"None of the songs deal with death in a literal sense. In ‘Tropic Of Cancer’ I more meant that in terms of identity – like when we experience something really intense it will force us into evaluating ourselves in a new way. And when that happens, a part of us dies. Our self-image goes away and it is, in a sense, like a death. The title is also a way of presenting something dark and intense that we don’t seek to deal with, but packaged in way that’s light and casual and kind of funny. It appears to me like a cartoon or a comic book. A lot of the songs did a similar thing – the subject matter is kind of heavy-handed and dark and intense, but to balance that out, the songs are light and casual and have elements that are familiar – certainly the drum breaks."

That familiarity is also there in the melodies and the songs themselves, which feature many of the other Panda Bear motifs – multitracked Beach Boys harmonies, otherworldly electronic dissonance, heavy reverb and a kind of bubbling, underwater quality to the production that is unique to his music (though owes a considerable debt to dub).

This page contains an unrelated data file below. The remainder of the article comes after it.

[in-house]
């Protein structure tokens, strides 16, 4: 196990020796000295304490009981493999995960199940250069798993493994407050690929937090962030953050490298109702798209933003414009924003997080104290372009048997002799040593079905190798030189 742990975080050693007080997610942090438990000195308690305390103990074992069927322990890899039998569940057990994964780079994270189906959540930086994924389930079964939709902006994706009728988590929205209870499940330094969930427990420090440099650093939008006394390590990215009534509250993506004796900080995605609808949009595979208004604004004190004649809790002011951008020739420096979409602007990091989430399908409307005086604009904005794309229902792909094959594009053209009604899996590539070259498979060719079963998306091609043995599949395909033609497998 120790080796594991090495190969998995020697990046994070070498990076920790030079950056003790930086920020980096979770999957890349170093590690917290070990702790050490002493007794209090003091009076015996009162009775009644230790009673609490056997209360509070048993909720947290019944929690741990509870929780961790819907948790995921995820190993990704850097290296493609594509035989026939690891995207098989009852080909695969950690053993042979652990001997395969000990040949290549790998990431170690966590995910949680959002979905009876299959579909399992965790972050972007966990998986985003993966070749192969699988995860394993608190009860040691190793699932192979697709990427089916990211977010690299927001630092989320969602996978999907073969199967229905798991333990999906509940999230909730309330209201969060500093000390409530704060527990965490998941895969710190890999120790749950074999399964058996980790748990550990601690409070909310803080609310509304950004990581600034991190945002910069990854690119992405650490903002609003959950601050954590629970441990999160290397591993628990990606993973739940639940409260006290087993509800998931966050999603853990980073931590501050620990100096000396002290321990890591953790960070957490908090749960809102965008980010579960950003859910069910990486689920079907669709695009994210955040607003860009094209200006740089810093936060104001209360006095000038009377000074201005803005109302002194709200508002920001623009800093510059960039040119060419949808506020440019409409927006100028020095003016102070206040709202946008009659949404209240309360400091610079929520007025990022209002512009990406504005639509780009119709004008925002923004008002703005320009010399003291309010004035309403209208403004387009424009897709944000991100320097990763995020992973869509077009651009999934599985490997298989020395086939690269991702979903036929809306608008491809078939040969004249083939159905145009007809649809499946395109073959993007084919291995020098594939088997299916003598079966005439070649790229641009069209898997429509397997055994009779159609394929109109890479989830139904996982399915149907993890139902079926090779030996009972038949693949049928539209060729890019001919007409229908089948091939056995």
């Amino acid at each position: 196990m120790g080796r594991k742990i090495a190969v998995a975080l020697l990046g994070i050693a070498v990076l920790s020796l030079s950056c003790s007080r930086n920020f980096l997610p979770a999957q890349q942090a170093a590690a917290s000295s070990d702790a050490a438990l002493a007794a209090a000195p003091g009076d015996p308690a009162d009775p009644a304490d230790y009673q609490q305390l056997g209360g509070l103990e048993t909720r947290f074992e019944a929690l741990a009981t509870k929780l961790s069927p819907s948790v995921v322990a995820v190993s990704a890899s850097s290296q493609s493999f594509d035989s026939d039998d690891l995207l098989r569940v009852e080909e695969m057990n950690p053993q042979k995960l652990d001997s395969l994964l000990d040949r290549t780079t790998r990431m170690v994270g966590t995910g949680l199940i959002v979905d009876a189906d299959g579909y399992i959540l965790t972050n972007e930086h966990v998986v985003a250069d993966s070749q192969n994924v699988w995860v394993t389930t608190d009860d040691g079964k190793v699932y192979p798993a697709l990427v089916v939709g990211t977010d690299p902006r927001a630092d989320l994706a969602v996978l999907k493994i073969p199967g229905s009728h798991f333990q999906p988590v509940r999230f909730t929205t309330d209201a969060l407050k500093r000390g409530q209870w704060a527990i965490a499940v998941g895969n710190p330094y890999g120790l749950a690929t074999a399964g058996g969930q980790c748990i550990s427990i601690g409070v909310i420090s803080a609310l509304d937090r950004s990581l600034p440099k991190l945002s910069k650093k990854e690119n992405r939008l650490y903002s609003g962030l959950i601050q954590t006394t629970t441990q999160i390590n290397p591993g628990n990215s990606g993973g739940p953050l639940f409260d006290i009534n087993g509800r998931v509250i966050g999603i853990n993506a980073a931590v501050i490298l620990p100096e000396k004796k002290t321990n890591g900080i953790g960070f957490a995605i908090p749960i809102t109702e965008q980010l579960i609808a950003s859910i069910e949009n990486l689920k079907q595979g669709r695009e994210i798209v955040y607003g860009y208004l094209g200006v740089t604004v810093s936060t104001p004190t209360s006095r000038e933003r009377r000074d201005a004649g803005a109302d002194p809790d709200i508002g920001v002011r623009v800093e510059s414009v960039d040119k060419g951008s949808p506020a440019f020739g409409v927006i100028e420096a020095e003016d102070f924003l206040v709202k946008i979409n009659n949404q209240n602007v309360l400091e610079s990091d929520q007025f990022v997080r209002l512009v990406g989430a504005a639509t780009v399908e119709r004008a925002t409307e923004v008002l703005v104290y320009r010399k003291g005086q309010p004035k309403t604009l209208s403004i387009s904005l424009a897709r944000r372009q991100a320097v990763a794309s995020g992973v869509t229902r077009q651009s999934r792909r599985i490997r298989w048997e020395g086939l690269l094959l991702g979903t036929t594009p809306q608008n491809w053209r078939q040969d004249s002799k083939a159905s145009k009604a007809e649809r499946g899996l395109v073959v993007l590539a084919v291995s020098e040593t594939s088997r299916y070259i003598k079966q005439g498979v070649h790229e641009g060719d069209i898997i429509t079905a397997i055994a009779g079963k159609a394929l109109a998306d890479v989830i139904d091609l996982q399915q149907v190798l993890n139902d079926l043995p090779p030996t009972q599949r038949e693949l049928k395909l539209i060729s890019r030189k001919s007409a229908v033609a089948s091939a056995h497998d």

"I wanted to take a traditional pop song and remove the verses from it so that all you are left with is hooks and choruses," he explains. "I wanted to write little earworms that would grab people who might not listen to music that features more abrasive elements. It was a way of tricking people into listening to something they wouldn’t normally be into. It’s like a Trojan horse."

Back on the subject of music, and specifically how he finds new music in the internet age, Lennox has an interesting theory – despite the technological advances, nothing much has changed.

"The medium to interact with music has changed, but post-radio, for me, I still discover music in pretty much the same way as I always did. I still find most music from friends telling me about stuff. They suggest stuff on Twitter, or sometimes from other musicians making mixes and uploading them. No one’s giving out mixtapes any more, but they’re all over the internet. So yeah, the medium is different, but it’s still about people that you like telling you what they think is really vital, and that’s the way it’s always been for me."

Panda Bear Meets The Grim Reaper is out now via Domino. He plays the Electric in Brixton, London, on March 4. Click on his image below to begin scrolling through Noah’s choices

First Record